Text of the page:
In this blog post, Nicola Kleiser, a teacher and consultant in the UK, shares some of her experiences of using KUBO to teach coding across the curriculum. She demonstrates how KUBO can be used to teach Math including Geometry and Measurement, to recreate the Viking invasion of Britain as well as using KUBO as a random selector. All of these ideas allow students to tackle coding while also working on other important curriculum subjects.

This blog will provide you with ideas to try out in your classroom. Instead of teaching discrete computing lessons, KUBO can enable you to embed computational thinking across the curriculum. Let’s get started!

KUBO can be a great asset when teaching position and direction in Maths (Geometry) using the turn TagTiles® from KUBO Coding+



Have KUBO record a function like this before the lesson. The students can then be asked to describe KUBO’s movement when the program is played, without seeing the additional help of the TagTile.

Extend this activity by doing quarter turns using the 90-degree Turn TagTiles. The students can then be challenged to get KUBO to do a three-quarter turn.

As the TagTiles have the degrees printed on them it is easy to start introducing numbers and mathematical vocabulary. They start to distinguish clockwise and anticlockwise turns.

KUBO Challenge.

In the next example, KUBO has been used to teach measurements. To begin with, program KUBO as shown here.

You can also use different KUBO’s to travel different distances. Initially, the students could measure using non-standard units (the squares on the mat) and then move on to measuring in cm. To extend the activity, program KUBO to change direction and measure the total distance traveled. You can also have students set up different programs for each other to measure to make it a playful an collaborative experience.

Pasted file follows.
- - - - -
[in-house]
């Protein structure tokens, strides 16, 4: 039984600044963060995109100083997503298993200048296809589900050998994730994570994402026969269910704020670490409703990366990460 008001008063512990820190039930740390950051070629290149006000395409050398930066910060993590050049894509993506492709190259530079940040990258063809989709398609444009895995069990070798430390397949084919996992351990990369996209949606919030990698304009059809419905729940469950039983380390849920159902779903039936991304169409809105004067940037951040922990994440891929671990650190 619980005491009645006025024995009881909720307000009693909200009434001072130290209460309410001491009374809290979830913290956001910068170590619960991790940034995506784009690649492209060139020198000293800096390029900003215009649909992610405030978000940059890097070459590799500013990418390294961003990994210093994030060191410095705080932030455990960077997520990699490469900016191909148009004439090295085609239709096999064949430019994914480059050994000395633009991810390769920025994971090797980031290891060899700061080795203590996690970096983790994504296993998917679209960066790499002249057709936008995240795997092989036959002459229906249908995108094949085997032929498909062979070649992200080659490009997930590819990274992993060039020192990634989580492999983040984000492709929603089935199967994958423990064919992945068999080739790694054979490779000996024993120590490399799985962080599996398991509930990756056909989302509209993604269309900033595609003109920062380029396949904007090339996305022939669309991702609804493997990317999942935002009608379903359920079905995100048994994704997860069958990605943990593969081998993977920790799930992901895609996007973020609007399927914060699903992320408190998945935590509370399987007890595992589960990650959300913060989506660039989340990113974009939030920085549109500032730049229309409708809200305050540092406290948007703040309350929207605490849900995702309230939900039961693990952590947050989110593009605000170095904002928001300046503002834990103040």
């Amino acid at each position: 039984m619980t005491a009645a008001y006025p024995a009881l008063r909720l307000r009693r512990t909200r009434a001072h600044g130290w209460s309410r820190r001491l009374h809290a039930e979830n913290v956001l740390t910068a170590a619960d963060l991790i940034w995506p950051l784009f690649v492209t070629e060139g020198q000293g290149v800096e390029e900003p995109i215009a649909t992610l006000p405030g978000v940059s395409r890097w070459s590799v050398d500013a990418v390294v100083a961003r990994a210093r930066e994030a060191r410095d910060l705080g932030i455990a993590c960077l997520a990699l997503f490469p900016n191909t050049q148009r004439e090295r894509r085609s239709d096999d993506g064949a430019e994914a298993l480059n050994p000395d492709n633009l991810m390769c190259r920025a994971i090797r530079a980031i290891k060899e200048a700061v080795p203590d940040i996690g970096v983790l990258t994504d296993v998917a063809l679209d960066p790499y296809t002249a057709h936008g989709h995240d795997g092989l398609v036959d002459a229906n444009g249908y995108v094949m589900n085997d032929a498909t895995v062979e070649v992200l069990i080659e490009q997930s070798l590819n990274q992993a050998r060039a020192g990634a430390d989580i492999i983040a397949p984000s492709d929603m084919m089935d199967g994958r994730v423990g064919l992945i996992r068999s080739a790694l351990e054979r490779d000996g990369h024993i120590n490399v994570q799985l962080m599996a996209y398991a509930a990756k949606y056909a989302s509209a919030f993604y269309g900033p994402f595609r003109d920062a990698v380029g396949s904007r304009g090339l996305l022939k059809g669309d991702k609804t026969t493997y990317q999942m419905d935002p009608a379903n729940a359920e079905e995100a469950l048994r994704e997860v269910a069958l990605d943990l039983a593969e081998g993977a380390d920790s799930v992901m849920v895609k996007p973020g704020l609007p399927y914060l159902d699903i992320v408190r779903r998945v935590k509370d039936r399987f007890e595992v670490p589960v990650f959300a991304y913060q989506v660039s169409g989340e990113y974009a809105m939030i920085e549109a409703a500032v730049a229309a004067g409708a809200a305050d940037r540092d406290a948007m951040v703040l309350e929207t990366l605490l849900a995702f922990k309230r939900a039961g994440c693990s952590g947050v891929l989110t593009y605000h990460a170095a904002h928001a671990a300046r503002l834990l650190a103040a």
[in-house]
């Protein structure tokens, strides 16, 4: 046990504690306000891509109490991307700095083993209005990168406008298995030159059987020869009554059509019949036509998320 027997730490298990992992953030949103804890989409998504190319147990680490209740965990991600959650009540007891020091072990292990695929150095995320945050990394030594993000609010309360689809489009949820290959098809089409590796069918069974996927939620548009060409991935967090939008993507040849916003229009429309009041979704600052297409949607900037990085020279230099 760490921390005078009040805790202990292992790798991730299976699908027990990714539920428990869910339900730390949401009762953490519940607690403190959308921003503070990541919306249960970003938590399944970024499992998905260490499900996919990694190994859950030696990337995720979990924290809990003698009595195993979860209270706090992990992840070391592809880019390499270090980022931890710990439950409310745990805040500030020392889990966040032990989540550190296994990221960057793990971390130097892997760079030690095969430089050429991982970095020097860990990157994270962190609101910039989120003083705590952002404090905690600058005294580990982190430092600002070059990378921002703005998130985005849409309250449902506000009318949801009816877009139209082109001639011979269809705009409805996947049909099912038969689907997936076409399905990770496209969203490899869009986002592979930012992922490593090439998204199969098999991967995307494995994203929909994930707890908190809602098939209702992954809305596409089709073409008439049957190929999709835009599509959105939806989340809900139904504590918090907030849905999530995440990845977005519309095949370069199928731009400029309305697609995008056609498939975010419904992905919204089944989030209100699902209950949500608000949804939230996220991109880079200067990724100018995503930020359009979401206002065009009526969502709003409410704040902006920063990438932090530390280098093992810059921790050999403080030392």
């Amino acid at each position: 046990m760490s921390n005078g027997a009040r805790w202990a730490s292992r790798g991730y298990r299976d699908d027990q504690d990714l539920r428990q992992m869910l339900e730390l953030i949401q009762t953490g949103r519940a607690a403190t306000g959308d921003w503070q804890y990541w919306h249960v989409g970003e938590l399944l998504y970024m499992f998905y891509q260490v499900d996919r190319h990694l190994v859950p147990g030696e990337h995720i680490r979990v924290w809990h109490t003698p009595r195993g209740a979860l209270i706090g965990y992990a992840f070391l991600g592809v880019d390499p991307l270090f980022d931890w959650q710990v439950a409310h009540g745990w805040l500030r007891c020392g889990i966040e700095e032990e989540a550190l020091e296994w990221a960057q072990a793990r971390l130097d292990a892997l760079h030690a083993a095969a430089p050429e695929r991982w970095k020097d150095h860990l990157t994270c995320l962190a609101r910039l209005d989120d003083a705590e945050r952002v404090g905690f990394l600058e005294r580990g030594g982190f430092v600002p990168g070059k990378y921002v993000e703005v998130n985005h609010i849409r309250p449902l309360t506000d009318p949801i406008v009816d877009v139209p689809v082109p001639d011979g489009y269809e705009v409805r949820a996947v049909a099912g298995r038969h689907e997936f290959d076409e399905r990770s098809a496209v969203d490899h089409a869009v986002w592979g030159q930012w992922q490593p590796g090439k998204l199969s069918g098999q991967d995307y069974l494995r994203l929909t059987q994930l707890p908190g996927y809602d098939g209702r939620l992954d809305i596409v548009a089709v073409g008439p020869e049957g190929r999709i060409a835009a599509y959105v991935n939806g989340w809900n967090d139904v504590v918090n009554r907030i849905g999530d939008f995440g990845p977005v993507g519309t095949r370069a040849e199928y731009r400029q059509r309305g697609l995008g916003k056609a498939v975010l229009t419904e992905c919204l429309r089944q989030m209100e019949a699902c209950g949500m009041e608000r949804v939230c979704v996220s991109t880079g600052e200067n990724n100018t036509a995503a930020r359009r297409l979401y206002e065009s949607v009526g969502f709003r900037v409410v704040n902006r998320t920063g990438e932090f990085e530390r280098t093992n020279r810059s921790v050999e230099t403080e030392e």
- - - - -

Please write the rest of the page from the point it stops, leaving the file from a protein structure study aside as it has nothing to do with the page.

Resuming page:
KUBO Taking turns

Another example could be to use KUBO as a random selector. Here KUBO has been programmed to randomly choose the name of a student. Remember to place KUBO on the TagTile facing the same direction he ended his last turn.

This can be used in a wide range of lessons, where students all need to take turns.


In this last example, I will show you how simple costumes can be made for KUBO using a bit of creativity. You can also use the template on the KUBO website (you can find a blank costume under the Super Hero Obstacle Course activity). In this example, I have created a costume for KUBO and programmed him to recreate a historic event.

Using a large map, recreate Viking KUBO’s journey from Scandinavia to find new settlements in Saxon Britain.

Want to dress KUBO up as shown here? Down your KUBO Viking costume here.

Find out more about KUBO robots here


Published with permission from KUBO

Nicola Kleiser

Education Technology Consultant.

Crewe, United Kingdom